Portugal is interested in contributing to efforts to bring peace and stability to the Middle East, because what happens in the Middle East affects the rest of the world and Europe in particular, Portuguese Foreign Minister Prof. Augusto Santos Silva told President Reuven Rivlin on Thursday.
Silva was on his second visit to Israel, having previously attended the funeral of Israel’s ninth president, Shimon Peres, at the end of September.
Peres was a very important statesman for Portugal, in that he supported the democratic transition of Portugal, Silva told Rivlin.
Congratulating Silva on the election of former Portuguese Prime Minister Antonio Guterres as the incoming United Nations secretary- general on January 1, when incumbent Ban Ki-moon concludes his second five-year term, Rivlin said that despite occasional disagreements, Israel had good relations with the outgoing secretary-general.
He asked Silva to remind Guterres “that he has to take care of us,” because the majority of United Nations countries is not well disposed towards Israel. “We are part of the family of nations,” said Rivlin, by way of protest at UN attitudes toward Israel in comparison to the slack that it cuts for other members, such as Syria.
Silva pointed out that, in the complex system of UN rules, a majority does not always apply.
“Complexity is one of the ways to reach a good decision,” he said.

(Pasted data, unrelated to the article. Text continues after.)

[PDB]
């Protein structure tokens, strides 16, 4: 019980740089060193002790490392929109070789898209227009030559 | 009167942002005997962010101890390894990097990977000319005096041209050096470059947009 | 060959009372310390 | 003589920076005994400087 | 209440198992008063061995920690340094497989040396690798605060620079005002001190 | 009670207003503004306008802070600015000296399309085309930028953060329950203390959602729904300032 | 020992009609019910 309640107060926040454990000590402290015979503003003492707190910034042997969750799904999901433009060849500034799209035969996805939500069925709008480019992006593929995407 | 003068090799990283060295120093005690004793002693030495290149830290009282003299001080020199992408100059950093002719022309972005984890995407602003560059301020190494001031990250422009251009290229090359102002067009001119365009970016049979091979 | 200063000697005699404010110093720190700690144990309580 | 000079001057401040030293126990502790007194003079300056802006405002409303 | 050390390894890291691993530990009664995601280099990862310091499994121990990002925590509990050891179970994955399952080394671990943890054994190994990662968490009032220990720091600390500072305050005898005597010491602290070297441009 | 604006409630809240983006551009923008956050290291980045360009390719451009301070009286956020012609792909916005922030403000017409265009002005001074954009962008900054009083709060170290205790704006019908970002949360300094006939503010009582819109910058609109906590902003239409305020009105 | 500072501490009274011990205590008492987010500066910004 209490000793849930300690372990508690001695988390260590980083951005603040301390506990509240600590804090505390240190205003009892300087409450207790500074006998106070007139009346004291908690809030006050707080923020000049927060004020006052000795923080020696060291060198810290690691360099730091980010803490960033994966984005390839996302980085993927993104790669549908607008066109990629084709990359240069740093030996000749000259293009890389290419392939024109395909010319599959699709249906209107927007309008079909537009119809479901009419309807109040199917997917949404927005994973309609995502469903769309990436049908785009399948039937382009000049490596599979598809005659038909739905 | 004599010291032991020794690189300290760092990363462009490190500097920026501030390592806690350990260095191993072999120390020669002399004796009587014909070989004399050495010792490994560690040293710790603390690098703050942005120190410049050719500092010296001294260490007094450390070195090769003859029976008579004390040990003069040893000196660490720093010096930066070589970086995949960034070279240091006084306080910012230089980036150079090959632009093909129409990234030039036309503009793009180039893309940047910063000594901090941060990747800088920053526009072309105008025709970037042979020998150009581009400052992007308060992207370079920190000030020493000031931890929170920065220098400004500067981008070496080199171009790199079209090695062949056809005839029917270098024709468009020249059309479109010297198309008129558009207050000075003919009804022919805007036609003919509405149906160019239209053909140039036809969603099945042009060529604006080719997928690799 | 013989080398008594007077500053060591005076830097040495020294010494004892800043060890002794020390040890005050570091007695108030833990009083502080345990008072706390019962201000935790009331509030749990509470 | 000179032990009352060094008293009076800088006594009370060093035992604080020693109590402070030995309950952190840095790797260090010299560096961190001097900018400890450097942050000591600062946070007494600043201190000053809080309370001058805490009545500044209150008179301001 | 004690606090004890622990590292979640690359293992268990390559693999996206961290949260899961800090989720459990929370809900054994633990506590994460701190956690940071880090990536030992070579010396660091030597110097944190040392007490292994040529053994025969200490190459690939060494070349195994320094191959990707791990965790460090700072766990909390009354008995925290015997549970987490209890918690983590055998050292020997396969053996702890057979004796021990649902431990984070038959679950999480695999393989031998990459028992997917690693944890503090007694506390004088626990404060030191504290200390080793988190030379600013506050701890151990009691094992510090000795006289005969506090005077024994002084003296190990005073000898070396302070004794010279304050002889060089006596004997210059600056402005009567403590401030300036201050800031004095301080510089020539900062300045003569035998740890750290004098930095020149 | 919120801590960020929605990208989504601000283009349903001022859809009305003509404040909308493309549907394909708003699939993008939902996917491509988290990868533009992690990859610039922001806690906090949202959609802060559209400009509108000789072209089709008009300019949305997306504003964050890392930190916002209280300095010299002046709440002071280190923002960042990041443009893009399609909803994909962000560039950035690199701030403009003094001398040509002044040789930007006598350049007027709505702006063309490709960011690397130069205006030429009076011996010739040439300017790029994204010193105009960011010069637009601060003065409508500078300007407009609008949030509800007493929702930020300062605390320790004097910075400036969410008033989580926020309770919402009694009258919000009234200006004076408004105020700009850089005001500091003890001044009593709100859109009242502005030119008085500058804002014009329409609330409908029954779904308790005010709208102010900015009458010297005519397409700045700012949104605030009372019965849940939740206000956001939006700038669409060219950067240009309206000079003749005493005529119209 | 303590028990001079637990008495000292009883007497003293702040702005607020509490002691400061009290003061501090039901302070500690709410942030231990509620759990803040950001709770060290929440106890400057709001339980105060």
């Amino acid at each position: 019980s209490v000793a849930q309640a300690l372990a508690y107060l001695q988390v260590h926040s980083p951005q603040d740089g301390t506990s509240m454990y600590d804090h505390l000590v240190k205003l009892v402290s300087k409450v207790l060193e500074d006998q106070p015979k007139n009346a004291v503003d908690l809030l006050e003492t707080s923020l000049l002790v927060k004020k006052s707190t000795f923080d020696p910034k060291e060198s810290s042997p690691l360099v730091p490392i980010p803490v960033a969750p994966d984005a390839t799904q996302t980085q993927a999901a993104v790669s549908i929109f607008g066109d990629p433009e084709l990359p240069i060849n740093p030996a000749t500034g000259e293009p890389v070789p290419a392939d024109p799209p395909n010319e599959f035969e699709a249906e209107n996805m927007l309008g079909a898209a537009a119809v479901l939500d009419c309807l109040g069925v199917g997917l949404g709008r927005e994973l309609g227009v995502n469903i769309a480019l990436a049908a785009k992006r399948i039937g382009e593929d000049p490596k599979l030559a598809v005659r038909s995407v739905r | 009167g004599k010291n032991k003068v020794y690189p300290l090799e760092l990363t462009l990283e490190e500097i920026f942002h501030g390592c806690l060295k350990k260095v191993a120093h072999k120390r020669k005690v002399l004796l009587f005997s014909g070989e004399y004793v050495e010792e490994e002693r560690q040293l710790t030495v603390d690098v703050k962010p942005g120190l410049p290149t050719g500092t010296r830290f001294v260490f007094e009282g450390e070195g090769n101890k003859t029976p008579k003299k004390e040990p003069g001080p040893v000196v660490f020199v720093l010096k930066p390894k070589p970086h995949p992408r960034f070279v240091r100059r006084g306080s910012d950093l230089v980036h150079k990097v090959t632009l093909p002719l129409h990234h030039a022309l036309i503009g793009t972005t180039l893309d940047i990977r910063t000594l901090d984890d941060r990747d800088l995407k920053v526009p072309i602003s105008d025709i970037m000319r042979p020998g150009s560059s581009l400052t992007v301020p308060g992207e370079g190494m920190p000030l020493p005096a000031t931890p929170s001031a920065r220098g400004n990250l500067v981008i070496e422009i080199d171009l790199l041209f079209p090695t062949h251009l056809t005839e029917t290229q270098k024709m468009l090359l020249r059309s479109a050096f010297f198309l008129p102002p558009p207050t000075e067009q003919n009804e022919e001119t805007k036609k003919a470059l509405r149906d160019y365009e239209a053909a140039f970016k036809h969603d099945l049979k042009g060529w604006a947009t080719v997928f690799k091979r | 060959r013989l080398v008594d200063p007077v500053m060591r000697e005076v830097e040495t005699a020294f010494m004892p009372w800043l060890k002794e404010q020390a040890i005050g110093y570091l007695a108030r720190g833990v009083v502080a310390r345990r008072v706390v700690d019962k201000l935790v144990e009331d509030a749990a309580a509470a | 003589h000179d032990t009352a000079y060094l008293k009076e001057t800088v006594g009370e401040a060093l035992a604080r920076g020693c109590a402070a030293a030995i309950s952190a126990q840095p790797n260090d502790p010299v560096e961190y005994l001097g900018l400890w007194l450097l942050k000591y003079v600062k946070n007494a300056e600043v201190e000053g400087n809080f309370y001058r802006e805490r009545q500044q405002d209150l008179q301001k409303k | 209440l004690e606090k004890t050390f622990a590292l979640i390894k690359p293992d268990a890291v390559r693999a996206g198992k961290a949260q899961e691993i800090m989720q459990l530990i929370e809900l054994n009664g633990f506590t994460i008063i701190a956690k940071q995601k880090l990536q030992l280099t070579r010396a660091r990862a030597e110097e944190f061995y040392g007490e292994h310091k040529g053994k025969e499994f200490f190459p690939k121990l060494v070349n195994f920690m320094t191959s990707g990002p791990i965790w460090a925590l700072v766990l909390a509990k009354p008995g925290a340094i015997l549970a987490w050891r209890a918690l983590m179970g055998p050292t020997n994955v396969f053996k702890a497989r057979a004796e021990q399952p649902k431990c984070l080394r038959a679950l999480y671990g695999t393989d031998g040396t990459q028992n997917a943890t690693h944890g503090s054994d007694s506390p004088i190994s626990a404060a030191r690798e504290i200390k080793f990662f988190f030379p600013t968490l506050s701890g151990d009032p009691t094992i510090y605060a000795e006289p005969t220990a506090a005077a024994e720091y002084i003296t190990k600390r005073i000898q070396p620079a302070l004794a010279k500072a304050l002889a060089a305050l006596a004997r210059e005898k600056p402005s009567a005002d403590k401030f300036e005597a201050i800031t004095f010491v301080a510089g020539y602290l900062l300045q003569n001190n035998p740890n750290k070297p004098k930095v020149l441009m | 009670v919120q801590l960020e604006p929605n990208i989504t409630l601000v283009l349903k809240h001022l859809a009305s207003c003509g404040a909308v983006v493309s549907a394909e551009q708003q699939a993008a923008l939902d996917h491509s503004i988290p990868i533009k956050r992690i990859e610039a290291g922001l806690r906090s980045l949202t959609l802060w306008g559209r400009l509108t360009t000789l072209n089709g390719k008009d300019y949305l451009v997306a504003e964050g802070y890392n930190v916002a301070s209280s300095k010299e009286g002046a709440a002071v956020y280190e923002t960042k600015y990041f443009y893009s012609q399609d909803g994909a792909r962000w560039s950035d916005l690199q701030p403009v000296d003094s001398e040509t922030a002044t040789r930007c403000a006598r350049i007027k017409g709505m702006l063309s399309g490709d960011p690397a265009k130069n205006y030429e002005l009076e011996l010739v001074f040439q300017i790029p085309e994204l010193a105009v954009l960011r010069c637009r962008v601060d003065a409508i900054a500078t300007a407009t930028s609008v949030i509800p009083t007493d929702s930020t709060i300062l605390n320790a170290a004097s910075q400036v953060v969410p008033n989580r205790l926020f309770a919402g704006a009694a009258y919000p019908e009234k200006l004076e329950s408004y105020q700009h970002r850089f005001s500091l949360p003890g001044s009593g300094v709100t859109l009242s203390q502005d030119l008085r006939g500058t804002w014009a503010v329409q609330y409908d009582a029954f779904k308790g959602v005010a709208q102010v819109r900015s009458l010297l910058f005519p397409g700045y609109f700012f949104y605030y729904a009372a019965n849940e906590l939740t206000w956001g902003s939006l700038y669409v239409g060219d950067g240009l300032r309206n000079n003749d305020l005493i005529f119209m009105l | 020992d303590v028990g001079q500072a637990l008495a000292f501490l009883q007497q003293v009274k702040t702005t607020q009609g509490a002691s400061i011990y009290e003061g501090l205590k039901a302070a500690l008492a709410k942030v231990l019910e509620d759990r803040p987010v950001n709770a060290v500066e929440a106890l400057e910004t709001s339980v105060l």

As for Guterres, Silva who served as education minister in the former prime minister’s government and is also his personal friend, said that “he knows Israel and the complexities of the Middle East and the importance of the security of Israel to the whole of the Middle East.”
As a member of NATO and the European Union, Portugal is among Israel’s allies, said Silva, adding “the stabilization of the Middle East is important to us, and it is not possible without guaranteeing the security of Israel.”
Silva also noted that Portugal shares Israel’s principles of democracy and human rights, and that it is very important for Portugal to improve bilateral and trilateral cooperation. In the latter context, he included relations with Africa.
As is the case in all of Rivlin’s meetings with foreign dignitaries, much of the conversation was taken up with the threat of terrorism from ISIS, Hezbollah, Hamas, and Iran, which Israel regards as the greatest sponsor of terrorism.
“Hamas is a great threat to all of us, as is ISIS” Silva concurred. “In fact we are their target.”
Portugal was among the territories occupied by the Moors more than 500 years ago, and is included in the ISIS plan to take over the Iberian Peninsula by 2020.
“We have to maintain a dialogue with moderate forces in Islam,” said Silva, who is convinced that radical extremist elements can be defeated if the positions of moderate forces are strengthened.
In discussing the revitalization of the peace process with the Palestinians, there was a minor battle of semantics between the president and his guest.
Rivlin consistently refers to the status quo as a tragedy, whereas Silva referred to it as a conflict, explaining that conflicts can be resolved.
Another consistent aspect of Rivlin’s discussions relating to the Palestinians is the crisis in confidence and the inability to resume peace negotiations until there is a mutual build-up of confidence.
Silva considers the Palestinians to be among the moderates, and as he was scheduled to meet with Palestinian Authority President Mahmoud Abbas the following day, asked Rivlin what message he could convey to him.
The very question illustrated the gap between Europe and the Middle East.
Rivlin replied that he frequently talks to Abbas, and when they talk to each other, they are on first name terms.